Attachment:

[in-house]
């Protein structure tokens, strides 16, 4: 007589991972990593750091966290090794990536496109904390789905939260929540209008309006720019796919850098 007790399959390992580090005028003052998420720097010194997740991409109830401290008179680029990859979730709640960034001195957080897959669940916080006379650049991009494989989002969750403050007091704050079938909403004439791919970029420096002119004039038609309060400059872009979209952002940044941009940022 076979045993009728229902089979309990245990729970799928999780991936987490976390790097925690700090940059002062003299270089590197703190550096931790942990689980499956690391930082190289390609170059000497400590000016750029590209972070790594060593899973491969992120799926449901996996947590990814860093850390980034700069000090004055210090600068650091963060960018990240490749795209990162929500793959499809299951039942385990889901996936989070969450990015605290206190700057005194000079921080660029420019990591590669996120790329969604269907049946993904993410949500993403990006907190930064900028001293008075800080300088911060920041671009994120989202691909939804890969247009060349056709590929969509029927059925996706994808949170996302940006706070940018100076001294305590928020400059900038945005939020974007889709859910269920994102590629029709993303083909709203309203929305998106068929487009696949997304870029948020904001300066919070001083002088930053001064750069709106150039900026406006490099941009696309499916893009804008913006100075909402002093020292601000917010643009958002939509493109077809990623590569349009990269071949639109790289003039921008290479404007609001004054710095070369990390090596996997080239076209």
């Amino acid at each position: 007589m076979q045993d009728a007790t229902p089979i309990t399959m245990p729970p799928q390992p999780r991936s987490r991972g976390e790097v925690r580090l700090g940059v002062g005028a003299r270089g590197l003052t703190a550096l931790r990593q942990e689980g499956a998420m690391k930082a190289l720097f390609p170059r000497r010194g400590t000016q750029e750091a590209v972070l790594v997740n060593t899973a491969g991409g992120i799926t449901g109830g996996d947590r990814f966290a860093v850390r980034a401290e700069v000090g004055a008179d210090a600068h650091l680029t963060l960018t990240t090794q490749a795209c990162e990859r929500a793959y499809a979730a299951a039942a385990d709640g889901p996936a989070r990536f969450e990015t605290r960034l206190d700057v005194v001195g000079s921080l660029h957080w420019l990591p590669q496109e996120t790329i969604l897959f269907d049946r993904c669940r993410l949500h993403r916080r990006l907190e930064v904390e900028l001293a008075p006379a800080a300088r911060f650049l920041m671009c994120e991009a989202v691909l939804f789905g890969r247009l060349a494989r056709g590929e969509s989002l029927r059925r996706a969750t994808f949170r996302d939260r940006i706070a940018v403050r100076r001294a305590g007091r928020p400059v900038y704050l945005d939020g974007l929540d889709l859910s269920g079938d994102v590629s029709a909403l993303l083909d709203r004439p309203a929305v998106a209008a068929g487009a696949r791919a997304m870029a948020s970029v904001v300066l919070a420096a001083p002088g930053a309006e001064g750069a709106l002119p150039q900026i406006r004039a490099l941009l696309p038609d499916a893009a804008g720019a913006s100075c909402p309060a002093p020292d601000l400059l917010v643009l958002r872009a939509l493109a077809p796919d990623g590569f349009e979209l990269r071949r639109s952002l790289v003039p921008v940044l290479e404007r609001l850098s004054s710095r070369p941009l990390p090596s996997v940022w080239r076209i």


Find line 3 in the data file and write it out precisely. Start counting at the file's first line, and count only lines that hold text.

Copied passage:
């Amino acid at each position: 007589m076979q045993d009728a007790t229902p089979i309990t399959m245990p729970p799928q390992p999780r991936s987490r991972g976390e790097v925690r580090l700090g940059v002062g005028a003299r270089g590197l003052t703190a550096l931790r990593q942990e689980g499956a998420m690391k930082a190289l720097f390609p170059r000497r010194g400590t000016q750029e750091a590209v972070l790594v997740n060593t899973a491969g991409g992120i799926t449901g109830g996996d947590r990814f966290a860093v850390r980034a401290e700069v000090g004055a008179d210090a600068h650091l680029t963060l960018t990240t090794q490749a795209c990162e990859r929500a793959y499809a979730a299951a039942a385990d709640g889901p996936a989070r990536f969450e990015t605290r960034l206190d700057v005194v001195g000079s921080l660029h957080w420019l990591p590669q496109e996120t790329i969604l897959f269907d049946r993904c669940r993410l949500h993403r916080r990006l907190e930064v904390e900028l001293a008075p006379a800080a300088r911060f650049l920041m671009c994120e991009a989202v691909l939804f789905g890969r247009l060349a494989r056709g590929e969509s989002l029927r059925r996706a969750t994808f949170r996302d939260r940006i706070a940018v403050r100076r001294a305590g007091r928020p400059v900038y704050l945005d939020g974007l929540d889709l859910s269920g079938d994102v590629s029709a909403l993303l083909d709203r004439p309203a929305v998106a209008a068929g487009a696949r791919a997304m870029a948020s970029v904001v300066l919070a420096a001083p002088g930053a309006e001064g750069a709106l002119p150039q900026i406006r004039a490099l941009l696309p038609d499916a893009a804008g720019a913006s100075c909402p309060a002093p020292d601000l400059l917010v643009l958002r872009a939509l493109a077809p796919d990623g590569f349009e979209l990269r071949r639109s952002l790289v003039p921008v940044l290479e404007r609001l850098s004054s710095r070369p941009l990390p090596s996997v940022w080239r076209i």